The Secrets of Saqqara Tomb (no spoilers)

Dr. Amira Shaheen examining a human skull. James Tovell, 2018.

In April this year, I watched a documentary on the recent excavations at the Bubasteion Necropolis in the Giza desert. The film follows the 2019 excavation season of  Egyptologist Mohammad Mohammad Yousef and his team as they uncover the tomb of Wahyte, a high-ranking priest who lived around 4500 years ago.  Recording the highs, lows, logistics and passions of an archaeological excavation, this documentary is worth making the time for.

Hard workers – some of the diggers amongst the dust. James Tovell, 2020.

Before I get into the details of my experience with this film (no spoilers), first we must have some disclaimers. Firstly this program features human and animal remains in skeletal and mummified forms, so be aware of this if you are sensitive to such material. Secondly, as someone who has (albeit begrudgingly) worked on many historic TV shows and series over the years, it is important to remember that what you see on the screen is really a snapshot of what goes on. These excavations take months and documentaries are carefully edited to make the program both informative and enjoyable. This does not mean it isn’t accurate, but it does mean that just because you don’t see every element of the excavation, it doesn’t mean it does not happen. Exciting finds, for example, will be “rediscovered” for the camera to record the moment (very few people have the money to have cameras everywhere at all times and always running…) and the effort of recording, photographing, writing context sheets and drawing sections and plans is often edited out. So we must take such things with a pinch of salt and remember that although there will be some dramatisation, we shouldn’t let this diminish the wonderful and honest portrayal of these skilled specialists’ work.

Ghareeb at the bottom of shaft 2. James Tovell, 2020.

With preliminaries out of the way, this film is, in my opinion, an excellent portrayal of the importance of archaeology, classical studies and heritage preservation. Most importantly, there is a running theme throughout the program, reminding the viewer that knowledge and the greater understanding of our heritage, is more important than the reported (and often better received) treasures – even when those treasures are breathtakingly beautiful.

The film begins by introducing the team who will be excavating an area of the Bubasteion Necropolis in Saqqara:

Dr. Mohammad Mohammad Yousef – Egyptologist and Site Director
Ahmed Zikrey Abdellhak – Project Officer
Ghareeb Ali Mohammed Abushousha – Archaeologist
Nabil Eldaleel – Hieroglyphic Linguist
Dr. Sabry Mohyeldin Farag – Project Manager and Director-general of the Saqqara Necropolis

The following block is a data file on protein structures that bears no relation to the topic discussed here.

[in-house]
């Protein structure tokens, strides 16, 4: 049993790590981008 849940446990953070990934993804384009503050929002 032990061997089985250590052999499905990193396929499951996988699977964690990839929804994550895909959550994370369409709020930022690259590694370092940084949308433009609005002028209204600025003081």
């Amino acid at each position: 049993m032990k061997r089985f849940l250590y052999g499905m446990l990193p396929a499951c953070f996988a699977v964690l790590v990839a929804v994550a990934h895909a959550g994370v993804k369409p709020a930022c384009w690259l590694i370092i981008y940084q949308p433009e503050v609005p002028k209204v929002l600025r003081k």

Dr. Salima Ikram – Funerary Archaeologist and Archaeo-Zoologist
Mustafa Abdo Sadek Mahmoud – Foreman Guardian
Hamada Shehata Ahmed Mansour – Lead Archaeologist
Nermeen Momen Mohamed – Hieroglyphic Linguist
Dr. Amira Shaheen – Osteologist and Rheumatologist
Dr. Mostafa Waziri – Secretary-general of the Supreme Council of Antiquities of Egypt

The stepped pyramid tomb of Djoser in Saqqara being cleaned. BWaring, 2011.

Saqqara is located 18 miles from Cairo, Egypt and served as an ancient burial ground for Memphis – the capital city in Egypt’s ancient past. It is famous for its stepped pyramid – the tomb of Djoser – but the area is home to a much larger quantity of different funerary monuments, many of which belong to the elites of Egypt from the first dynasty (c. 2900 – 2649 BCE) and through the following 3000 years after.

Dr Farang’s team recently (2018) discovered the remains of a beautifully preserved tomb of an elite priest named Wahtye, built around 2415–2405 BCE (at least 4,435 years ago). Alongside the diversity of 3100 artefacts found which ranged from 1500-4500 years old,  the documentary tracks the discovery of Wahtye’s large, rectangular tomb and the riddles held within. The walls are all amazingly preserved in the aridity and are decorated with epigraphic hieroglyphs, painted statues and carved frescos of scenes from the afterlife.

Inside the tomb’s hall, looking towards the entrance. Ahmed Attia, 2020.

The importance of a thematic approach to excavation is well explained, specifically through the decision to fully understand the tomb’s entrance hall before excavating the sand shafts – which typically lead down to the burial chamber(s). The narration leads the viewer through the team’s daily experiences from individual commitment to global academic passion, and does so whilst balancing the logistics and risk assessments required to excavate such fragile, ancient material in sand-based spaces. This juxtaposition of personal and professional moments creates a potent overall narrative that both familiarises the viewer with the skills, hopes and exuberance of each member of the team, whilst purveying a brutal honesty about the mistakes and disappointments that can occur during the complexities of an archaeological project with high pressures and diminishing finances.

Ghareeb Ali Mohammed Abushousha and Hamada Shehata Ahmed Mansour -make an important discovery, James Tovell, 2018.

The mixture of sweeping camera angles, beautiful photography, digital animations and well-considered monologues makes this documentary well worth every minute it runs. A final note marks the cohesive respect between the modern team and the ancient gods they are uncovering, acting as an important and stark reminder of how it pays to listen and learn from both the past and the present.

Conclusively, this all-Egyptian team of specialists, generational-protectors and local labourers shows the world how important it is to not judge a book by its cover, whether that story is one of the dead, or of the living.


Trailer: Secrets of the Saqqara Tomb
3D Model of Wahtye’s Tomb: Inside the Tomb


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